Big switch to small cars

The escalating fuel price has seen South Africans discarding gas guzzlers in favour of smaller, more fuel-efficient cars.

Although car sales overall are down 23% compared with last year, small car sales are up by 25%, according to figures from the National Association of Automobile Manufacturers of South Africa (Naamsa). Small car sales represent less than 10% of total sales, though.

Last month 27 724 new cars were sold, of which 2 435 were small cars.

Demand in the new car market has weakened substantially in recent months because of several interest-rate increases and pressure on disposable income from rising energy and food prices.

People are also buying fewer bakkies and minibuses: 16 616 were sold last month, 10,7% fewer than in March last year. Only 826 SUVs were sold last month.

Naamsa director Nico Vermeulen said that with the petrol price rising, most people will buy more fuel-efficient cars to cut their fuel costs.

JD Power and Associates’s 2007 South Africa Customer Satisfaction Index (CSI) Study shows that the cost of running and maintaining a vehicle, including fuel costs, is a key consideration for consumers when choosing a new car.

Brian Walters, vice-president of JD Power in Africa and the Middle East, said: “In many markets around the world the increase in fuel prices has caused many consumers to switch to more fuel-efficient cars.

“Manufacturers are responding to the increased demand for smaller, fuel-efficient cars by launching smaller cars, adding new diesel-engine options [diesel engines can offer up to 25% better fuel economy than a comparable petrol engine] and introducing new technology, such as a ‘stop-start’ mechanism which cuts the engine in traffic jams or at traffic lights.”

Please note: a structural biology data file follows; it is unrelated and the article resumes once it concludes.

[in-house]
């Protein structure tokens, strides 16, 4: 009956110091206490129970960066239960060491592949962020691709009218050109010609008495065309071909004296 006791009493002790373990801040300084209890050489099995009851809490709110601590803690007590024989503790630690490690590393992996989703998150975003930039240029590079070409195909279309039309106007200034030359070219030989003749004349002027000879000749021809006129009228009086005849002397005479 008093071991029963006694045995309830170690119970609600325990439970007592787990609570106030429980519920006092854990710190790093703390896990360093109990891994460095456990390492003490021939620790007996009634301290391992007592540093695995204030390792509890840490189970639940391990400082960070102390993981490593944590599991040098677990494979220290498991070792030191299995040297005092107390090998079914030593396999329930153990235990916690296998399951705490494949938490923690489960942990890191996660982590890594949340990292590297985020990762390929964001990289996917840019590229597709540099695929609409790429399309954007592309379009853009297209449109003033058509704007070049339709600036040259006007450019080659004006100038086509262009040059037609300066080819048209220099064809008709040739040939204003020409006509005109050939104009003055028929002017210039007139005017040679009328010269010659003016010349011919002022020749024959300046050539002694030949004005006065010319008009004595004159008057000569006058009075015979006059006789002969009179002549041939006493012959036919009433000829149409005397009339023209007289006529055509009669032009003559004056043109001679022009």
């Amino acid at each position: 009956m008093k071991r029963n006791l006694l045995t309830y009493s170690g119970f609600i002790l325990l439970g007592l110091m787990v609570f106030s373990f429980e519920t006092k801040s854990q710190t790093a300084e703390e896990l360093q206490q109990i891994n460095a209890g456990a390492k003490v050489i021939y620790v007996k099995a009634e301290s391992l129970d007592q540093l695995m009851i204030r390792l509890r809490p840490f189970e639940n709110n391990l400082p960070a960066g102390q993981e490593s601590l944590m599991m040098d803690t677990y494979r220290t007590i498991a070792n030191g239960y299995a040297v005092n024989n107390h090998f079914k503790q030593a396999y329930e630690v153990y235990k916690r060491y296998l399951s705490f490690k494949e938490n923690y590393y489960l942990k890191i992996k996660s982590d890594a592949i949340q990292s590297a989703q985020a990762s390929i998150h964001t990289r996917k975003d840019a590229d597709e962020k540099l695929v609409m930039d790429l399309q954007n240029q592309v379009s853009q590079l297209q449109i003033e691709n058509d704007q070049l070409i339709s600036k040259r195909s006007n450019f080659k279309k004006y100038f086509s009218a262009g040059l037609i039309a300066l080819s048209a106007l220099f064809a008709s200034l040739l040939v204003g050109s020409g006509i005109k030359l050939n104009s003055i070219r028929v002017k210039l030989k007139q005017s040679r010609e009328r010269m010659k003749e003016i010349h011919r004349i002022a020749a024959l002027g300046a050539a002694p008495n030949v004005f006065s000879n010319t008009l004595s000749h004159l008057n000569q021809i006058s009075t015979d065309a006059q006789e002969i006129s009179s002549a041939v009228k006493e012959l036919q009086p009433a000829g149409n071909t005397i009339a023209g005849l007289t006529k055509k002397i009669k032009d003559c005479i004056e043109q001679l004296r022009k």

In tests conducted by Car magazine the most fuel-efficient cars on the South African new car market were the Daihatsu Charade and Toyota Prius—both used 5,3 litres of petrol per 100km.

Said the magazine’s Hannes Oosthuizen: “Our index represents the fuel consumption a driver will experience if he drives slightly faster than most of the traffic but still within the law.

“This is done to find an upper limit: [for] example if your consumption is worse than ours then you have something to complain about to the manufacturer concerned.

“We give the car to various staff members to drive and fill the tank frequently to calculate fuel consumption. The average of these values is combined with the fuel consumption measured during performance testing. Finally we compare our values with European figures, multiplied by a factor based on our 50-year

experience.”

The Ford Ikon 1,4 TDCI Trend (5,4 litres per 100km) takes third position, with the Citroen C3 HDI and Nissan Micra 1,5 DCI Tekna coming next, both consuming 5,5 litres/100km.

The Daihatsu Terios has the best consumption for a 4x4 at 7,9 litres/100km, according to the magazine.

Kevin Moncur, a technical adviser for the Total Economy Run—an annual competion to achieve the best fuel efficiency over a set course—said: “Diesel cars are more efficient than petrol but cost more. People do not see that the fuel saving warrants the extra costs. Direct-petrol-injection engines are more efficient than normal aspirated engines but cost more, so people buy cheaper.”

In 2007 the Canadian government proposed to introduce a vehicle-efficiency incentive to encourage people to buy fuel-efficient vehicles. The South African government has proposed introducing similar measures. At the time of this year’s budget, it announced that excise duties could be reformed to encourage the purchase of vehicles with lower emissions and better fuel efficiency.

Tax incentives to encourage the uptake and development of “cleaner” technologies are also being considered, as are emission charges.

The Total Economy Run competition, which has been running since 1977, “remains the only credible test for the man in the street of the comparable fuel efficiency of all makes and models of cars competing against one another over the same route [and] distance and under the same set of regulations,” according to its sponsor, oil company Total.

A Volkswagen Golf 2.0 TDI won top place in the overall index of fuel efficiency in last year’s Total Economy Run, which was held in Gauteng and North West provinces. It used 2,73 litres per 100km per ton and also won the overall efficiency award for diesel cars.

A Citroen C1 1.0i won the award for the lowest fuel consumption by a petrol-fuelled car and a Citroen C2 1.4 HDI, at 4,41 litres/100km, won the prize for the lowest consumption by a diesel car.

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